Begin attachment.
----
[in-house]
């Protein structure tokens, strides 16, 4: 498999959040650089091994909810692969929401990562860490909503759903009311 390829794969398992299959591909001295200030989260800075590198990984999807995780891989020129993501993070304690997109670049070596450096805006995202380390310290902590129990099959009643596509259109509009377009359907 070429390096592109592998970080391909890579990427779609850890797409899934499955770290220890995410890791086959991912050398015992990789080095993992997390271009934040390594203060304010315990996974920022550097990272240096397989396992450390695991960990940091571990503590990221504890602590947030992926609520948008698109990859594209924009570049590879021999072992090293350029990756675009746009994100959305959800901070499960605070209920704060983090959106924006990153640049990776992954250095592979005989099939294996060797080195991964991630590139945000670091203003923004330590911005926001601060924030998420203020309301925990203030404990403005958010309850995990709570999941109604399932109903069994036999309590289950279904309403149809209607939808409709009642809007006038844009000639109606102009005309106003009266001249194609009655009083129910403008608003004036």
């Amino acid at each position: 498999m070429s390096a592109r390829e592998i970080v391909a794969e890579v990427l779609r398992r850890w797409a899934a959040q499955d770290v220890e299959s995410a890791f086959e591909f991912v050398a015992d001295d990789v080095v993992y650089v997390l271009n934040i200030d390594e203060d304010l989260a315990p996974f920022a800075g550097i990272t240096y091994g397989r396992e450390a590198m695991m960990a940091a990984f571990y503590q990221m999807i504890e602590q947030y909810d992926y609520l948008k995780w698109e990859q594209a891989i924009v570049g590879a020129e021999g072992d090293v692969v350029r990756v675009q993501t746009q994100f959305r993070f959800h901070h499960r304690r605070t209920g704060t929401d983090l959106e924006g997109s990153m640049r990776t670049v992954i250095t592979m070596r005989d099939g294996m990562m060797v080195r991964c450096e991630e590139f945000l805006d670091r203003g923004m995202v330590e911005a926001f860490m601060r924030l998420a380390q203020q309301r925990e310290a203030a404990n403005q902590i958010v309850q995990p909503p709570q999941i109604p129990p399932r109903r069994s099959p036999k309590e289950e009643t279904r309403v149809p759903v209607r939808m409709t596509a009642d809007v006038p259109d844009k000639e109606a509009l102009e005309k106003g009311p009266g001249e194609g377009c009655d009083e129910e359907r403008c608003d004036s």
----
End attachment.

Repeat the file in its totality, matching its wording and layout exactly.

[in-house]
């Protein structure tokens, strides 16, 4: 498999959040650089091994909810692969929401990562860490909503759903009311 390829794969398992299959591909001295200030989260800075590198990984999807995780891989020129993501993070304690997109670049070596450096805006995202380390310290902590129990099959009643596509259109509009377009359907 070429390096592109592998970080391909890579990427779609850890797409899934499955770290220890995410890791086959991912050398015992990789080095993992997390271009934040390594203060304010315990996974920022550097990272240096397989396992450390695991960990940091571990503590990221504890602590947030992926609520948008698109990859594209924009570049590879021999072992090293350029990756675009746009994100959305959800901070499960605070209920704060983090959106924006990153640049990776992954250095592979005989099939294996060797080195991964991630590139945000670091203003923004330590911005926001601060924030998420203020309301925990203030404990403005958010309850995990709570999941109604399932109903069994036999309590289950279904309403149809209607939808409709009642809007006038844009000639109606102009005309106003009266001249194609009655009083129910403008608003004036």
């Amino acid at each position: 498999m070429s390096a592109r390829e592998i970080v391909a794969e890579v990427l779609r398992r850890w797409a899934a959040q499955d770290v220890e299959s995410a890791f086959e591909f991912v050398a015992d001295d990789v080095v993992y650089v997390l271009n934040i200030d390594e203060d304010l989260a315990p996974f920022a800075g550097i990272t240096y091994g397989r396992e450390a590198m695991m960990a940091a990984f571990y503590q990221m999807i504890e602590q947030y909810d992926y609520l948008k995780w698109e990859q594209a891989i924009v570049g590879a020129e021999g072992d090293v692969v350029r990756v675009q993501t746009q994100f959305r993070f959800h901070h499960r304690r605070t209920g704060t929401d983090l959106e924006g997109s990153m640049r990776t670049v992954i250095t592979m070596r005989d099939g294996m990562m060797v080195r991964c450096e991630e590139f945000l805006d670091r203003g923004m995202v330590e911005a926001f860490m601060r924030l998420a380390q203020q309301r925990e310290a203030a404990n403005q902590i958010v309850q995990p909503p709570q999941i109604p129990p399932r109903r069994s099959p036999k309590e289950e009643t279904r309403v149809p759903v209607r939808m409709t596509a009642d809007v006038p259109d844009k000639e109606a509009l102009e005309k106003g009311p009266g001249e194609g377009c009655d009083e129910e359907r403008c608003d004036s």